The Murdoch boys in Westminster: a review

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Angela Long watched in amazement as Rupert Murdoch sat meekly at a table and let British MPs grill him about he runs – or not – his media empire. Here, she reviews the event and the subsequent media coverage.

‘Jonnie Marbles’, as he calls himself, hijacked the Murdoch hearings, towards their end, in the House of Commons. But it was only momentary, and one irony is that there is no News of the World to buy his story.

People had queued for eight hours to see the only show in town. Thousands of people who have only vaguely heard of Commons Committees were on the spot in London or at the screen of their TV or laptop, watching a spectacle worthy of the Roman Colosseum: the most powerful media magnate in the world, with his son and heir, being grilled by a hostile group of politicians.

Rupert Murdoch and James Murdoch faced their accusers – and former captors, in their power to embarrass politicians – in the Wilson room at the House of Commons. Behind James sat a phalanx of lawyers, while Rupert had Wendi Deng, his third wife, inches away.

“This is the most humble day of my life,” Murdoch senior declared at the start of proceedings. And that’s why the crowds were there, some of them gathered still with placards reading ‘Smash Murdoch’s Evil Empire’ and ‘He’s Got to Go’.

The Twitter joke, and pic, was the resemblance to Mr Burns and Smithers of The Simpsons. And at first it did seem to have qualities of caricature, with Rupert Murdoch answering in monosyllables, unable to hear questions, or leaving long silences before he spoke. Was this a piece of theatre, with a befuddled elderly man-character set to fend questions in one way, while the youthful business-school graduate parroted ‘Sorry, that was before my time/I have no knowledge/I am not aware.’

‘He looked like an old and broken man or at least he made out that way,” said former Sunday Times journalist, Christopher Hird, at the scene.

“Physically, he seemed more like an old man today, and less like the head of News Corporation,” a BBC journalist told the PM programme.

The 13 MPs around the committee table – unlucky for some? – concentrated on the phone-hacking scandal, but wandered into areas such as whether the appointment of James Murdoch as chairman of News International was nepotism (!!), and if Rupert had to use the backdoor to Number 10 Downing Street to keep visits to the British prime minister secret.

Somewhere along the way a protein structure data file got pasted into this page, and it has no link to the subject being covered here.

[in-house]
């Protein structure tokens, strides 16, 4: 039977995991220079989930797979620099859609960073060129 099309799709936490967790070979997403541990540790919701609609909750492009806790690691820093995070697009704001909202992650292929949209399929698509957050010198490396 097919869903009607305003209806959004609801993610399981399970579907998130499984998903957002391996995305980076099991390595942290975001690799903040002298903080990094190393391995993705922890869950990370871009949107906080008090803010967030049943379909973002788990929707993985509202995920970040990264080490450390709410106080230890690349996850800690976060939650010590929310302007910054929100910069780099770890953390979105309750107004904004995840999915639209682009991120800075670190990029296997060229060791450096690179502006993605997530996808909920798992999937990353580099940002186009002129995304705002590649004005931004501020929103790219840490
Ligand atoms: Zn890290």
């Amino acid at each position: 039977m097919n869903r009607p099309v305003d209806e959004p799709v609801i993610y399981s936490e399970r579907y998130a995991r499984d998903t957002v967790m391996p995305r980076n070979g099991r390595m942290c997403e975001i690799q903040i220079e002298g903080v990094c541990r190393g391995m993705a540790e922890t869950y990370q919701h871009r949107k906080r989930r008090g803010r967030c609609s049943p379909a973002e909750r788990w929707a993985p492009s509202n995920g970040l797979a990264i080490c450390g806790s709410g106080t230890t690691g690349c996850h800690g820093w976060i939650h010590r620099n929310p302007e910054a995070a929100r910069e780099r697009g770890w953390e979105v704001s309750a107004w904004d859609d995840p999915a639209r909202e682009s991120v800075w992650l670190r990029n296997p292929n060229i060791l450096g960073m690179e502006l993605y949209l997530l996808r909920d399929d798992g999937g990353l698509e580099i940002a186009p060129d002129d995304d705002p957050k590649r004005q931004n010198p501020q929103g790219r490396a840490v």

‘I did what I was told,” Murdoch senior said drily, but making sure to add that this happened with more than one PM, including Gordon Brown. (Brown has waged war on Murdoch newspapers recently, after a lengthy broadside about intrusion into his private life during the Commons debate on the News Corp bid for BSkyB last week.)

Rupert Murdoch also emphasized the distance he has had from his newspaper editors, minimizing the influence he has over their daily choices.  ‘”I’m not really in touch,” he said at one point. An admission – or a subterfuge? He said the only editor he would talk to regularly is that of the Wall Street Journal, because his offices are in the same building. (For Australian interest, one-time Melbourne Herald cadet Robert Thompson is the publisher, effectively editor, of the WSJ.) Both Murdochs declared they knew little of the News International phone-hacking and subsequent payments to those interfered with, and that little was mostly after the event.

Murdoch senior answered straight and simple, but James the Son went around the houses with polite and detailed answers, ultimately saying very little.

As opposed to the testy old man, his cleanskinned approach was of sweet reasonableness.

James Murdoch used the phrases ‘I have no knowledge’ or ‘ I have no direct knowledge’ at least a dozen times – perhaps 20 – when asked about phone-hacking, payments to victims,  behaviour of senior managers and editors at News International. He pointed out several times at the onset that he took over at the end of 2007 – just after the first trials of a reporter and a private detective who had hacked phones for the News of the World.

The session came to life when Tom Watson, the Labour MP who has made the running on the phone-hacking scandal, had the floor. Watson didn’t pull any punches, and insisted on questioning Murdoch senior first, despite repeated interventions by the Son.

‘At what time did you find out that criminality was endemic at News International?’ Mr Watson asked sweetly. ‘’Endemic is a big word,’ growled Rupert Murdoch, though he did go on to say, as he has before, that he was ‘shocked, appalled and ashamed by the Milly Dowler case”.

When asked if he should have known more about what was going on, Murdoch reared up to self-defence, in a way.

“No one kept me in the dark, I may have been lax, it was a tiny part of my business,” said Rupert. And true it is – newspapers, all his many newspapers around the world, make up less than 15 per cent of his profits, according to the latest Economist magazine. The News International papers (The Sun, Times, Sunday Times and, up till a fortnight ago, The News of the World).

One point observers noticed was Rupert Murdoch’s hitting the table. Both James and his wife, Wendi, seated directly behind him, gently cautioned him to stop this, perhaps an indication of the fury in his breast at being brought to this pass, after nearly a lifetime telling everyone what to do – journalists, wives, presidents and prime ministers.

(This story was originally published in ALongsword.com on July 19, 2011 and has been republished with full permission.)

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